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6-17-09 004_edited-1-2
Mustangs Everywhere


4-8-12, Rio Grande River Valley, CO - The events of the day were the most gratifying I have yet had on this trip.  Without half trying, Doc and I snuck up on 5 herds of horses that were loosely grazing near each other. In their shock at our close encounter, the bands formed one herd of about 40 horses and went galloping off. Wow, what an experience.

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This picture shows about a third of the horses that joined together as a result of Doc and I being sneaky!

The day started early for Dave.  At around 4 am, he witnessed a pack of coyotes testing the old injured mare that has been hanging out across the river. From the fleeting glances in the moonlight, and snarls, whinneys and yelps, the mare was still game enough to send the coyotes packing. Today, she waded through chest deep water to cross the river.  This gave her some fresh grazing and perhaps a little distance from her tormenters.

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From her color, I donít think this mare was born wild, but she gets upset if I ride within a 150 yards of her. She is entirely lamed up in her front left hoof. From the way sheís moving, it looks like the injury is in her hoof. Who knows, given time she could very well heal up.

I awoke to the site of the horse herd from yesterday grazing just across the river.  It was the same 10 black horses, minus the sorrel that was loosely associated with them.  The sight got my blood going, so I hurried up and fed Doc so we could saddle up and cross the river.

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My morning view from the wagon. 

After packing my cameras and some goodies in a pommel bag, I found a mound of dirt to help me climb up on Doc and headed for the river ford. Gone are the days when I could just sling myself up on an 18 hand horse. Now, I look for something to give me a little height advantage.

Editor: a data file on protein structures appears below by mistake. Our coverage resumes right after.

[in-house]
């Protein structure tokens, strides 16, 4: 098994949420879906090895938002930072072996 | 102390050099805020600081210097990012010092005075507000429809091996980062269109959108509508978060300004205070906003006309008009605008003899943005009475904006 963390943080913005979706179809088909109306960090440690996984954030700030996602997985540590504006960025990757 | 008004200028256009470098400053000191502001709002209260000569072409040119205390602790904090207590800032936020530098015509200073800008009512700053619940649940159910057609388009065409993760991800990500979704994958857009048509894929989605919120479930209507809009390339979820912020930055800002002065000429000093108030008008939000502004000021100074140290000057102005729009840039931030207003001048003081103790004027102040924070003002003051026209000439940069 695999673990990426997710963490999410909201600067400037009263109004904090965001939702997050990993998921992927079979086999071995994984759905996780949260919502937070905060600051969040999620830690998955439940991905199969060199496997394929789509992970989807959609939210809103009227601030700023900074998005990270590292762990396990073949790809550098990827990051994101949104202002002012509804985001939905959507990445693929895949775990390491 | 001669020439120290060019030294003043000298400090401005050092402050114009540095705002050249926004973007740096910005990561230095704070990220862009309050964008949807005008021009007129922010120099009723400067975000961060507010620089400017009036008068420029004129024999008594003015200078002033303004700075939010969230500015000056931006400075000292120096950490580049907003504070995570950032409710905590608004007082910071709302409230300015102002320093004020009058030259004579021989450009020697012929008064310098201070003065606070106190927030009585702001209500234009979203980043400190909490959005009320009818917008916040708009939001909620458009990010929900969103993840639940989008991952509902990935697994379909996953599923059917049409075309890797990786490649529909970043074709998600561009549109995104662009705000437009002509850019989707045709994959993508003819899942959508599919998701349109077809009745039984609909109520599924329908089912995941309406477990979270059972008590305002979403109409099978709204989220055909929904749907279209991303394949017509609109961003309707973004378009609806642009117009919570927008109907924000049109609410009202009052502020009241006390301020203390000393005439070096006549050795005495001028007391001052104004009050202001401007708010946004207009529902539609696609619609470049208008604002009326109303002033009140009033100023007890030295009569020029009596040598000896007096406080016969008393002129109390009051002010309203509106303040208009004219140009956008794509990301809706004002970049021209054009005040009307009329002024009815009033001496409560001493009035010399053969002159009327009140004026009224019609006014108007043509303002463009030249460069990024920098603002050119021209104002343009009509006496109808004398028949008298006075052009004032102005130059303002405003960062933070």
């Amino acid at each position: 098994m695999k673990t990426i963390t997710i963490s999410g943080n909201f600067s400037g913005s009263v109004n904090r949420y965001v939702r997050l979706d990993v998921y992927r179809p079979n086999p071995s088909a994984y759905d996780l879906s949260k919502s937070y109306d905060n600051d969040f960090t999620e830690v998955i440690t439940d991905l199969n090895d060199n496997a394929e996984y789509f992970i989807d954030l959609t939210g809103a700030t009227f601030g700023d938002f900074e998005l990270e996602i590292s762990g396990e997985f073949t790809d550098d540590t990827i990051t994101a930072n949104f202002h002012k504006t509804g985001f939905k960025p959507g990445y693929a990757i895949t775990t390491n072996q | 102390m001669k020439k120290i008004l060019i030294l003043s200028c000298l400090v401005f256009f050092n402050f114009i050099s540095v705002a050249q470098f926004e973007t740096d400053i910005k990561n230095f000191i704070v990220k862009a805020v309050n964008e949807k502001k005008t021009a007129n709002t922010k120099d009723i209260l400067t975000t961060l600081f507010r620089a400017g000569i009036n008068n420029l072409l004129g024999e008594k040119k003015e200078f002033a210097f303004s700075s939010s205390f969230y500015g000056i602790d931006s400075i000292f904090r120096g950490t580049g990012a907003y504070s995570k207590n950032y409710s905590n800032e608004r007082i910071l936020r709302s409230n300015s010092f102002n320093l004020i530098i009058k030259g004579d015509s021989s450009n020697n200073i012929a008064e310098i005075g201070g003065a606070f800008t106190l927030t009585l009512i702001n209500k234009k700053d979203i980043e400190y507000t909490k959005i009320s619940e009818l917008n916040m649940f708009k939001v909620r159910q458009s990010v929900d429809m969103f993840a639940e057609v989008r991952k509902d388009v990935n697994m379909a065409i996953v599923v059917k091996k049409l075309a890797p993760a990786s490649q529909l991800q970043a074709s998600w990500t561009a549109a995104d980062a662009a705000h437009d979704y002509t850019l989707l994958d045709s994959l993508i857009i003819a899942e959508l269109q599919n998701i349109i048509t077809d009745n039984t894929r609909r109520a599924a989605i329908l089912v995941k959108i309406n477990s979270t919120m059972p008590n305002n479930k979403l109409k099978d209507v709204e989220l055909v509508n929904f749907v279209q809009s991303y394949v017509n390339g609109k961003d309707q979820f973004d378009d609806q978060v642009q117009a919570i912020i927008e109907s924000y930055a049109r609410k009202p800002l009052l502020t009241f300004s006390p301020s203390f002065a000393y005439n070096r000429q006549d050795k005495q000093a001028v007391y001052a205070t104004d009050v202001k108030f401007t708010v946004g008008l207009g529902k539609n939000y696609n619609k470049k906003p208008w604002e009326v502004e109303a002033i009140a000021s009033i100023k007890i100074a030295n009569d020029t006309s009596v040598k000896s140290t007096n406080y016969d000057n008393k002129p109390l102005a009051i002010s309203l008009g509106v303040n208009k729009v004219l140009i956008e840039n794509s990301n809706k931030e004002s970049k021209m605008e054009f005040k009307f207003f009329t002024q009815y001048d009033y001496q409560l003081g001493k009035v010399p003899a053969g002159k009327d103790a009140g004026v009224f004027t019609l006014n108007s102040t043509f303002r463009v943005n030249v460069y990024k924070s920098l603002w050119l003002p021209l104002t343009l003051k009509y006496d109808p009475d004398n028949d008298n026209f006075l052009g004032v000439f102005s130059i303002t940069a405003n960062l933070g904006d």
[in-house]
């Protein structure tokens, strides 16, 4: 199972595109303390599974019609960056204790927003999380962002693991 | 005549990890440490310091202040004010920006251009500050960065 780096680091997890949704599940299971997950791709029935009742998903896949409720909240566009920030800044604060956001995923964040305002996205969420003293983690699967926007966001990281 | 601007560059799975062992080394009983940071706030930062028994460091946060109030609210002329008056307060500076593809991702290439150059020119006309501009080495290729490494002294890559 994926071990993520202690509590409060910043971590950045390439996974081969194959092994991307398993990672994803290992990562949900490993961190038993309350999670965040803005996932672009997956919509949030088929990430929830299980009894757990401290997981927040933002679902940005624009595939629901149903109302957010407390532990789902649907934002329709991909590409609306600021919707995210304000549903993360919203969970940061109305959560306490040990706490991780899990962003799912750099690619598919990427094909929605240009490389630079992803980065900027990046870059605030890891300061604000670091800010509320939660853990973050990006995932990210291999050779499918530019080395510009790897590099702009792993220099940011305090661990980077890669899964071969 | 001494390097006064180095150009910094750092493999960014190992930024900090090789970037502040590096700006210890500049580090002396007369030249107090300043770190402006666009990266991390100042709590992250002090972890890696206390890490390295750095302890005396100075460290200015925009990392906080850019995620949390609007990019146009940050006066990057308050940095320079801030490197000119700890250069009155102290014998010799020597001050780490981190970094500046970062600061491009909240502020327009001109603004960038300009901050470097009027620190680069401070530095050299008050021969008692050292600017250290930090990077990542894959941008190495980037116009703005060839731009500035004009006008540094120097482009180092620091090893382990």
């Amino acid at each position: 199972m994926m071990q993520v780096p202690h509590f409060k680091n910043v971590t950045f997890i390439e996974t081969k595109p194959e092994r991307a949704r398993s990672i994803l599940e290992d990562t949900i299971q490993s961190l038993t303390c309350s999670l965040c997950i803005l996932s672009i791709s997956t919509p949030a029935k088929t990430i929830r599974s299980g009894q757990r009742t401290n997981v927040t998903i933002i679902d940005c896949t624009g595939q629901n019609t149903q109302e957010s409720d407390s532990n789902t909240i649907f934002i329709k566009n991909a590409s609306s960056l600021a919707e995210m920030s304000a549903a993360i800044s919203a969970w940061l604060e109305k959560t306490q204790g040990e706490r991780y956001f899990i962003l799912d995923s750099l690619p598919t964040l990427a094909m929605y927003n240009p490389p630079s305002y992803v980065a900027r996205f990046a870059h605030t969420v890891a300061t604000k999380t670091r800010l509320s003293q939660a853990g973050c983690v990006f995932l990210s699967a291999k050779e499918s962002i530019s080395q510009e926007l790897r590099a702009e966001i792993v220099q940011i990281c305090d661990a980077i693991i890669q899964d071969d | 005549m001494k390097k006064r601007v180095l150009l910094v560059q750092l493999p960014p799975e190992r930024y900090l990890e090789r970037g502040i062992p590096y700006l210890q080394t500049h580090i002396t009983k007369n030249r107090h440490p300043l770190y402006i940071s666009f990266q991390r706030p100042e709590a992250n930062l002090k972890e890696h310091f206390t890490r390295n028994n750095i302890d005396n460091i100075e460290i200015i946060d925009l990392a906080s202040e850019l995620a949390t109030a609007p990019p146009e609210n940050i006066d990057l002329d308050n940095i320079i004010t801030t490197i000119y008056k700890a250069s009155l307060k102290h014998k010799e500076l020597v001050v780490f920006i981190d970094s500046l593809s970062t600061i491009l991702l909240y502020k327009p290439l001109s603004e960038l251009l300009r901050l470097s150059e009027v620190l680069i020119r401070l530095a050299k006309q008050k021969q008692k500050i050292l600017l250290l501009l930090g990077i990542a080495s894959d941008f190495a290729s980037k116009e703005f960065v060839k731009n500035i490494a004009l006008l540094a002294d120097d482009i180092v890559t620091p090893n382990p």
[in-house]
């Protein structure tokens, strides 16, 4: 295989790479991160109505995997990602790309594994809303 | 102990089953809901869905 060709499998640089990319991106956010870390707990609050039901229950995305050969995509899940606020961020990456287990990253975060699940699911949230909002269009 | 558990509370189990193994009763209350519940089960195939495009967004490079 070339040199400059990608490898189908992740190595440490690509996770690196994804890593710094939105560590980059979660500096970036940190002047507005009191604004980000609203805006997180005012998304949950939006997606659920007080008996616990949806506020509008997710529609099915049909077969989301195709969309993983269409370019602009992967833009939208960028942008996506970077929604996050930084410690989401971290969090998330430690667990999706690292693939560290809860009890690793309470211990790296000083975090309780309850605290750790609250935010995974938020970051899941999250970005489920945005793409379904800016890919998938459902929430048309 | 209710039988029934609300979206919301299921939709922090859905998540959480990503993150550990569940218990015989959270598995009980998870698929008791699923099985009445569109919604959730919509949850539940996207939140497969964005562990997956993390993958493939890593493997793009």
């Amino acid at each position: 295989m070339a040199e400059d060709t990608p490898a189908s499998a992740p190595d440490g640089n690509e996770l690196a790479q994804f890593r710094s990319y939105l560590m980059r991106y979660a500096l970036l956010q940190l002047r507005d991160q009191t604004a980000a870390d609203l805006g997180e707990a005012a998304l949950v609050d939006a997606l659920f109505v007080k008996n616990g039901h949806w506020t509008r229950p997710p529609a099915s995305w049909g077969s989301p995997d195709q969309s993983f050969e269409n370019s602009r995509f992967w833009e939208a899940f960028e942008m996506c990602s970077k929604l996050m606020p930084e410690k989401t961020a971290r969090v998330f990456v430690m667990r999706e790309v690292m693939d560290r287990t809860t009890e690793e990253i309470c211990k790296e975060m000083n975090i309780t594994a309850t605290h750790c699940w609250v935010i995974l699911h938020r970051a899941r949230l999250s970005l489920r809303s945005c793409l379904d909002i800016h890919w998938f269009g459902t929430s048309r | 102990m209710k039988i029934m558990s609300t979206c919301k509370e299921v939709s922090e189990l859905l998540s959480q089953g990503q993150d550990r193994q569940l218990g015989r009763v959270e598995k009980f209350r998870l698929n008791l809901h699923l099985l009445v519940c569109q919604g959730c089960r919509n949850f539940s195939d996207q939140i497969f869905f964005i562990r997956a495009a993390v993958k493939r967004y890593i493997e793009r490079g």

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With the look in his eye, doesnít Doc look like a crafty wild horse hunter?

When I got up on the mesa, across the river, I saw that there were several bands of horses.  One group of mustangs was far to the north, but several other herds were located in the southeast corner.

My plan was to circle around the band of ten from yesterday and use a 100 foot hill to stay out of sight of the others until we were fairly close to them.

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Occasionally, I got to close to the band of ten and they moved off.  My objective was to circle the hill in the upper left hand side of the picture and get a close approach to the mustangs in the background.

My herd-sour mount, Doc, was continuously neighing for Bill and Bob, so I never thought I would surprise the horses on the south side of the hill. But, the grass must have been sweet and they didnít care about the sound of a horse, because I sure took them by surprise.

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Coming up over the crest of a hill, I almost ran into this bay with his head buried in the grass.  He seemed surprised, but it took a few minutes for his contagion to spread.

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Seconds later, this was my view. You can see the bay (fourth horse from the left) had just spread the alarm. But when I looked up, I saw that I had about 40 horses within a few hundred yards.

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All the herds in the area were so surprised, they formed into one big mob and started running. In this shot, theyíre about 300 yards away.  They were so spread out I could only get less than half the herd in the camera lens at a time. I have some great video though that shows the whole thing - Truly incredible.

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Through all this, the original ĎHerd of Tení remained undisturbed. So, on the way back, I tried another experiment.  With the video camera rolling (with no zoom) I walked directly at the horses to film them bolting from a menace.  Itís a pretty cool sequence. With the herd bobbing up and down as Doc walked, you see them taking off when we got about 200 yards from them.

In the afternoon, Doc and I went exploring several miles downstream, on the east bank of the river. From a wildlife standpoint it was an uneventful trip, but we saw some pretty country.

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Headed down an arroyo after going around some rock that hung out into the river. It was a good time of the day for snakes to be out catching the sun, so we were both keeping a sharp eye out.

Later in the afternoon, several local ranchers and their families stopped by to say hi and do a little fishing. We had a nice chat and it was good to hear about the area from the locals. The big message I got is - things are just great the way they are. The more the government tries to meddle in the affairs of the local area, the more things get screwed up.

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Bill had to show the local kids that he has more room on his back then they have kids to fill it.

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After having a big brown trout break his line earlier in the day, Dave finally landed a five pound carp - at least he didnít get skunked!